The Journal of biological chemistry

Asymmetric signal transduction through paralogs that comprise a genetic switch for sugar sensing in Saccharomyces cerevisiae.

PMID 19720826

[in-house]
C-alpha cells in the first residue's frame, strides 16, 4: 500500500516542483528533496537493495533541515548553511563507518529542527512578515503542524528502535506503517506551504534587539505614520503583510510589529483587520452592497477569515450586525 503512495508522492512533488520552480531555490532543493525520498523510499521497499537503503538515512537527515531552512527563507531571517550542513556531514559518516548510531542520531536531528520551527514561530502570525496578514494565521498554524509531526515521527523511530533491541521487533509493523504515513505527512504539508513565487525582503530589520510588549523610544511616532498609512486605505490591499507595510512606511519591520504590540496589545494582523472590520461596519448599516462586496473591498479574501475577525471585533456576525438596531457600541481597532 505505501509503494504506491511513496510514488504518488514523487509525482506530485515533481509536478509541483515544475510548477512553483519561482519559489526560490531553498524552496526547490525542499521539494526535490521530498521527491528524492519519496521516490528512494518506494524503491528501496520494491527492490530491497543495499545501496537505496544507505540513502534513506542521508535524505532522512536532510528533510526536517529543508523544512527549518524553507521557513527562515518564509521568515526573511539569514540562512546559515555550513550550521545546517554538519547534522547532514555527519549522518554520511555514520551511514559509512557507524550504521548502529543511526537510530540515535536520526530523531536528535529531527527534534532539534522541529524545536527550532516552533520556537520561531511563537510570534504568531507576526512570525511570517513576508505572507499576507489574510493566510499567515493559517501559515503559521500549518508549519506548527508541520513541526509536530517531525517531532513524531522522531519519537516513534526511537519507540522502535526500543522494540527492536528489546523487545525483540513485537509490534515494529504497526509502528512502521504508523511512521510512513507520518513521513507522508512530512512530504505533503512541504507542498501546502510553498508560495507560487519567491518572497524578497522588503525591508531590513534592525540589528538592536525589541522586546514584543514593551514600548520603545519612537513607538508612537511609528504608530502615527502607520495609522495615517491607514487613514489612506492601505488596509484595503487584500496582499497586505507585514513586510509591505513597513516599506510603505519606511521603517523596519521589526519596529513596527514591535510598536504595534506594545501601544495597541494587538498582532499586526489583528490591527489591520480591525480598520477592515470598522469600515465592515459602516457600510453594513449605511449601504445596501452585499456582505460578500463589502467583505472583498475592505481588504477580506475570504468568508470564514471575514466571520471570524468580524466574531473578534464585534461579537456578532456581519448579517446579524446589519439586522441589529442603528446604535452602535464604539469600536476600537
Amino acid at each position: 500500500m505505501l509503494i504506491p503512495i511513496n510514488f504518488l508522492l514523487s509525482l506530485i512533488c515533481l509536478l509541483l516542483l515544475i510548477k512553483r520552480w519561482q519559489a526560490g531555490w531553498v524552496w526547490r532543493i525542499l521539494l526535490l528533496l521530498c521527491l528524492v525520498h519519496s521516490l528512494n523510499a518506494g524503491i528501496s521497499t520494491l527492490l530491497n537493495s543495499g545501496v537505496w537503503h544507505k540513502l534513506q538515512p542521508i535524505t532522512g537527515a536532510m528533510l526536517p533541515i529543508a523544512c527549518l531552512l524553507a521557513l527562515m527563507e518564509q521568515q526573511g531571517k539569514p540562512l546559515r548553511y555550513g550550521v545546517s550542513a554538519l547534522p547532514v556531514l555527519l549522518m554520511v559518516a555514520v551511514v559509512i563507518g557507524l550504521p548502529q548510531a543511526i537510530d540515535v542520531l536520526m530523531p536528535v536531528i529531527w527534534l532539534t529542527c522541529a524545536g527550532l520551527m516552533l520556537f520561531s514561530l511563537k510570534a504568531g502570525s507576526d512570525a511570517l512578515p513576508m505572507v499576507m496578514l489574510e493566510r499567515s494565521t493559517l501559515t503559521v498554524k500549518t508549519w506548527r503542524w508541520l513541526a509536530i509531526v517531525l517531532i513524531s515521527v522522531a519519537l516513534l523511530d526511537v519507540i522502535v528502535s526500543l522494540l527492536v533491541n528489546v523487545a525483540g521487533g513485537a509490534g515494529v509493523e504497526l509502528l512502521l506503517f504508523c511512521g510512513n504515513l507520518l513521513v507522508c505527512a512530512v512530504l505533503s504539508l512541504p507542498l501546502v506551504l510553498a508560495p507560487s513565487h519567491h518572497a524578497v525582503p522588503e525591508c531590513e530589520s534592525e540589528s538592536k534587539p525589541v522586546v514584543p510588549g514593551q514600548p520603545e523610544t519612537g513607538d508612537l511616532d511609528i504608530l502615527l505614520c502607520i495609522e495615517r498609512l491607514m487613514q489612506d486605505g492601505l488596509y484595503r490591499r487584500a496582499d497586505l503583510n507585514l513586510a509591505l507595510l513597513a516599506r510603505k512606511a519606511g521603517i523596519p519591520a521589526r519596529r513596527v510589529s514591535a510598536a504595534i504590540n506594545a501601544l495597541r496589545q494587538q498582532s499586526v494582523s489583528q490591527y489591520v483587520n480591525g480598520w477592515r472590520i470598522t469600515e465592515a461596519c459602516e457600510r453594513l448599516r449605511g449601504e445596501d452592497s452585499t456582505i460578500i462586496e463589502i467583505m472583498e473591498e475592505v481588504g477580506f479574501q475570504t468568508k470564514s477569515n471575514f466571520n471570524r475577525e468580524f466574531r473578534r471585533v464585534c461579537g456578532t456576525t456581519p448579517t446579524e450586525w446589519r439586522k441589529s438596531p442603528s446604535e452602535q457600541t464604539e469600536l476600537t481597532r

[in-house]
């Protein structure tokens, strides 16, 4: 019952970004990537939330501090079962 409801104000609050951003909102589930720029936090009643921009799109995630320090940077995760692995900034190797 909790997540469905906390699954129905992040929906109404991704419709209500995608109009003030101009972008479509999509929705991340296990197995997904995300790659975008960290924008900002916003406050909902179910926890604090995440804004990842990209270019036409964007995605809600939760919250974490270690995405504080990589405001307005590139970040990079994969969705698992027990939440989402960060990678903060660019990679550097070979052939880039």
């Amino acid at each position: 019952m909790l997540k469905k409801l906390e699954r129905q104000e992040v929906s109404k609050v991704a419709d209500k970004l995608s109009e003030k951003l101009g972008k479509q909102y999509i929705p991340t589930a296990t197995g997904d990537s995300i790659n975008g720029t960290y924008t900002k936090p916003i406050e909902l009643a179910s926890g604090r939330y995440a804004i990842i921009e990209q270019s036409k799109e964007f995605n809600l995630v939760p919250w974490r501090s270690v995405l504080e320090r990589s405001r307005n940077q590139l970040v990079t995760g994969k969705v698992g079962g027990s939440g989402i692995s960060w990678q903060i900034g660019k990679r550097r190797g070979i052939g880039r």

Efficient uptake of glucose is especially critical to Saccharomyces cerevisiae because its preference to ferment this carbon source demands high flux through glycolysis. Glucose induces expression of HXT genes encoding hexose transporters through a signal generated by the Snf3 and Rgt2 glucose sensors that leads to depletion of the transcriptional regulators Mth1 and Std1. These paralogous proteins bind to Rgt1 and enable it to repress expression of HXT genes. Here we show that Mth1 and Std1 can substitute for one another and provide nearly normal regulation of their targets. However, their roles in the glucose signal transduction cascade have diverged significantly. Mth1 is the prominent effector of Rgt1 function because it is the more abundant of the two paralogs under conditions in which both are active (in the absence of glucose). Moreover, the cellular level of Mth1 is quite sensitive to the amount of available glucose. The abundance of Std1 protein, on the other hand, remains essentially constant over a similar range of glucose concentrations. The signal generated by low levels of glucose is amplified by rapid depletion of Mth1; the velocity of this depletion is dependent on both its rate of degradation and swift repression of MTH1 transcription by the Snf1-Mig1 glucose repression pathway. Quantitation of the contributions of Mth1 and Std1 to regulation of HXT expression reveals the unique roles played by each paralog in integrating nutrient availability with metabolic capacity: Mth1 is the primary regulator; Std1 serves to buffer the response to glucose.